When less is more: Disabling genes for cells to make more protein drugs

    2021_02 Group Photo_Biotechnology Journal e2000267
    BTI scientists involved in the study: Dr. Lin Pao Chun (right) and Dr. Song Zhiwei (left).
    Dr. Song contributed to the conceptualization and design of the study. Dr. Lin designed and performed the experiments, as well as co-wrote the manuscript.

     

    Science

    Cells that are most commonly used for producing protein drugs were originally obtained from the ovary of a Chinese hamster (CHO) more than 60 years ago. For decades, CHO cells have been used to make some of the proteins that exist in our bodies. These protein products can be used to treat human diseases including cancers. To reduce production costs, biotech companies around the world have tried many methods to make these cells produce more proteins.

    Each CHO cell has about 24,000 genes. Studies have shown that about one-tenth of these genes are absolutely required for the cells to survive and grow. Scientists at BTI and their industry collaborator, MSD, explored if the remaining ninety percent of the genes would affect protein production in CHO cells. The team studied 3,000 genes and identified a new way to make CHO cells produce more antibody products—by repressing some of these genes.

     

    Technical Summary

    Manipulating the expression of specific genes that are known to be involved in protein synthesis, folding, and secretion for the purpose of increasing productivity has been intensively investigated. However, there have been no reports on CHO cell‐specific functional screens to identify novel gene targets that may impact the production of secreted recombinant proteins. Therefore, we performed the first large-scale CHO cell‐specific siRNA screen using seven different recombinant CHO lines in which different antibodies were produced. From the screen, several genes were consistently identified to be able to enhance antibody production when silenced in different CHO cell lines. Four genes were selected for further evaluation by permanently inactivating them with CRISPR‐Cas9 in another antibody-producing CHO cell line. Single knockout of 3 out of the 4 genes resulted in more than 90% increase in specific antibody productivity.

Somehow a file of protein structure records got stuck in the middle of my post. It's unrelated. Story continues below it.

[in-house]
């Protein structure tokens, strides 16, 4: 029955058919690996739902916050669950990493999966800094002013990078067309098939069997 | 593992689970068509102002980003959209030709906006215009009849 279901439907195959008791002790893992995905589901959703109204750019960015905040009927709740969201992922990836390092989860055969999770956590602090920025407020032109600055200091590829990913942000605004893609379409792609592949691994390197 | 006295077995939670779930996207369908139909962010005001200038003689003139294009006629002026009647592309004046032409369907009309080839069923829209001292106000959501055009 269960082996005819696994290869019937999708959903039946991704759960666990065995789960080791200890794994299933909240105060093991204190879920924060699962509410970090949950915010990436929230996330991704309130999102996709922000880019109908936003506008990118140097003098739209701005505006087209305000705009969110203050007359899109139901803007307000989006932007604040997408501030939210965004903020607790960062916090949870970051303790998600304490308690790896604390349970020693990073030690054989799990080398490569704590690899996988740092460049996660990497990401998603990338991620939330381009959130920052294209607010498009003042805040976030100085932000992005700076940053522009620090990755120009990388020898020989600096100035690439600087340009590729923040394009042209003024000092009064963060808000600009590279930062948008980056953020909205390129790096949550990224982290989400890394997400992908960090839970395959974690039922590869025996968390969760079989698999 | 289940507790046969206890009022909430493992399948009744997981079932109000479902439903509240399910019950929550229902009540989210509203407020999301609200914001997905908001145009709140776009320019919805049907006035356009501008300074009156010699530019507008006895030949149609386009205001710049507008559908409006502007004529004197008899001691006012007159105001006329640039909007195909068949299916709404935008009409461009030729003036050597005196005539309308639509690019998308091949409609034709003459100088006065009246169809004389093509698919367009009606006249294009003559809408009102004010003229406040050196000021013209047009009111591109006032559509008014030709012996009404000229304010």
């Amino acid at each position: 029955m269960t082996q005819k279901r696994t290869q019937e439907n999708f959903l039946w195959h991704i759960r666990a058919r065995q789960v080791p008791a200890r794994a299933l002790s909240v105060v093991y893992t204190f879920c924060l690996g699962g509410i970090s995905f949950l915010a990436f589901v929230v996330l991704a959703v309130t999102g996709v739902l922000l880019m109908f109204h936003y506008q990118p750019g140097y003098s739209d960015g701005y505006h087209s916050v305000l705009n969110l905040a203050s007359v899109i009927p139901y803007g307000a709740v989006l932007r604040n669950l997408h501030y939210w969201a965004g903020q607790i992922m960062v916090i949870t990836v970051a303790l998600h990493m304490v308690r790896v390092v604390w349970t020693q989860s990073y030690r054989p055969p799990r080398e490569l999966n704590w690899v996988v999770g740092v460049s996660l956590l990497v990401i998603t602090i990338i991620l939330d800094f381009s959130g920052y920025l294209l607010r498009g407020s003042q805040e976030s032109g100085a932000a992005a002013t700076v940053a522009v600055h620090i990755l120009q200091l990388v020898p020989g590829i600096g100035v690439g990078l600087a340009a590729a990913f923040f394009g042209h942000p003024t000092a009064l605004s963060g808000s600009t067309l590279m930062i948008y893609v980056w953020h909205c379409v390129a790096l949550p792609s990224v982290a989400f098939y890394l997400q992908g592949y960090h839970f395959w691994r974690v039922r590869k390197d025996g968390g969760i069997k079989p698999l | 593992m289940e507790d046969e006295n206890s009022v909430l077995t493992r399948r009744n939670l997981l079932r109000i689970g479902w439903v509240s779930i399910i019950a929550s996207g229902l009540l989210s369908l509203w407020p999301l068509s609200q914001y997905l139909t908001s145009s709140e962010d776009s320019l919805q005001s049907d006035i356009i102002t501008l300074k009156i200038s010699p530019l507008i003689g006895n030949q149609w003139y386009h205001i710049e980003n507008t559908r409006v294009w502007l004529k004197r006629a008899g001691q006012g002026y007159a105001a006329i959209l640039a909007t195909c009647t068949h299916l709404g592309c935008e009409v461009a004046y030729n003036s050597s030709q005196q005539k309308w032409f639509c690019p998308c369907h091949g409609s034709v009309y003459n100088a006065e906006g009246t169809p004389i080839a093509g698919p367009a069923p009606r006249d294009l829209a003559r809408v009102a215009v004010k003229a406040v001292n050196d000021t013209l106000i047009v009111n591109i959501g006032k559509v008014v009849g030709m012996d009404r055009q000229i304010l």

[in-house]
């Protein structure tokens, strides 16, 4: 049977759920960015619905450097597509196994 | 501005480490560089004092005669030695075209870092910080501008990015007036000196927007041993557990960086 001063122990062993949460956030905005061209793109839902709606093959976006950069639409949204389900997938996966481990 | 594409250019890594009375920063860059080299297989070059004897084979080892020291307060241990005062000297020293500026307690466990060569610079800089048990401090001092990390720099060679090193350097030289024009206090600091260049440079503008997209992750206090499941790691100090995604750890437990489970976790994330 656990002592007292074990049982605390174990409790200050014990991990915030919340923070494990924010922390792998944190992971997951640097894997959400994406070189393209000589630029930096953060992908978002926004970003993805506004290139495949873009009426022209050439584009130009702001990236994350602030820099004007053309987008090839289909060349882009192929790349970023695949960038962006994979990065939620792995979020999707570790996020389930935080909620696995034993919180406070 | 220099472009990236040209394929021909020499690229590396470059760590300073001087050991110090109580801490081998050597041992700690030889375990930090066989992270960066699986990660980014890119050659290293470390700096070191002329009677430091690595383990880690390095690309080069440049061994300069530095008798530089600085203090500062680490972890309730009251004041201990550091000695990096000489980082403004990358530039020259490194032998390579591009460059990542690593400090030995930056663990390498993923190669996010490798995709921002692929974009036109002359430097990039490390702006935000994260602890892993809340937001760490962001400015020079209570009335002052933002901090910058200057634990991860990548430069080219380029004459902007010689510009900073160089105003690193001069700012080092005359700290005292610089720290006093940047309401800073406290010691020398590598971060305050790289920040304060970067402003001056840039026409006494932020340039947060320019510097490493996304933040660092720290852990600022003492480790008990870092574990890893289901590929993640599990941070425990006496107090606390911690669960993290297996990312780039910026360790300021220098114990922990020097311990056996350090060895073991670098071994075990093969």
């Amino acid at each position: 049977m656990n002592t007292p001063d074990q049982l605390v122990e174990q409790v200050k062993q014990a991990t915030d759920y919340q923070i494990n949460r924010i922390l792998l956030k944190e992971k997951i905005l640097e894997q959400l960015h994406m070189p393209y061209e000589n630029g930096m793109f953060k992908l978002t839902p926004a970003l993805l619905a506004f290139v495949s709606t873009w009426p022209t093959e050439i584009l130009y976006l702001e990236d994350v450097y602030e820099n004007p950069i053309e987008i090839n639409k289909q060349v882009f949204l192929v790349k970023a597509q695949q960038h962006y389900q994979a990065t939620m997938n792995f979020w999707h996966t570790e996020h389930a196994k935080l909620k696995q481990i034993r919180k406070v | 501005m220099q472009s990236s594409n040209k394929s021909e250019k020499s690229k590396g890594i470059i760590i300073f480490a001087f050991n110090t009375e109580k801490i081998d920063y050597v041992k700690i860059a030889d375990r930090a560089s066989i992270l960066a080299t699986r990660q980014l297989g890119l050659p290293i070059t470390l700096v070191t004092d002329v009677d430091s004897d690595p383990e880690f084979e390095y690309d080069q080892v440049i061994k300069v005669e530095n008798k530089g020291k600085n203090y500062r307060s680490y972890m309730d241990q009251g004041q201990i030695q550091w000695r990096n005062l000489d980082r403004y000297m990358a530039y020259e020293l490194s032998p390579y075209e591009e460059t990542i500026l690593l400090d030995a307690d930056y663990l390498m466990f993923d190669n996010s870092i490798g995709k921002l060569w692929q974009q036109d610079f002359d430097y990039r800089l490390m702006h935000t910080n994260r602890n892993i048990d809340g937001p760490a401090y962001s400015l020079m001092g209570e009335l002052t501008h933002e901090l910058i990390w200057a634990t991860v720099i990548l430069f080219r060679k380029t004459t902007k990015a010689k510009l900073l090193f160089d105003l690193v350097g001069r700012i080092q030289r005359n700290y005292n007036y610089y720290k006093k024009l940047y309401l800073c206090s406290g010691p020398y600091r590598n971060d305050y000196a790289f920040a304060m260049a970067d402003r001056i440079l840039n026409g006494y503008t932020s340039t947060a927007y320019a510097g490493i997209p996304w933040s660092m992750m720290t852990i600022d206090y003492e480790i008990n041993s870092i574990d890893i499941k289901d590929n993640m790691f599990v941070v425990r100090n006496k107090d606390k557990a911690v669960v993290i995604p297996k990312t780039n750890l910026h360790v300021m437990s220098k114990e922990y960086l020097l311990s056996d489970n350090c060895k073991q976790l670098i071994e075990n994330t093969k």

Societal Impact

    Over the last five years, antibodies have become the best-selling drugs in the pharmaceutical market. In 2018, eight of the top ten best-selling drugs worldwide were biologics and many of them are produced in CHO cells. The global therapeutic monoclonal antibody (mAb) market was estimated at US$115 billion in 2018 and is expected to reach US$300 billion by 2025. By the end of 2019, 79 therapeutic mAbs have been approved by the United States Food & Drug Administration and many more are in the pipeline. Between 2013 and 2019, global production of mAbs more than doubled to nearly 25 metric tons a year. These mAb products are used to treat various human diseases, including cancers, autoimmune and metabolic disorders. Most of these diseases are age-related, and the market still has significant growth potential as ageing populations in both developing and industrialized countries are growing rapidly. With limited production capacity, increased specific productivity of each cell line is a top priority to meet the fast-growing demand.

     

    References

    Lin PC, Liu R, Alvin K, Wahyu S, Murgolo N, Ye J, Du Z, Song Z. (2020) Improving Antibody Production in Stably Transfected CHO Cells by CRISPR-Cas9-Mediated Inactivation of Genes Identified in a Large-Scale Screen with Chinese Hamster-Specific siRNAs. Biotechnol J. 2020 Oct 20;e2000267. doi: 10.1002/biot.202000267.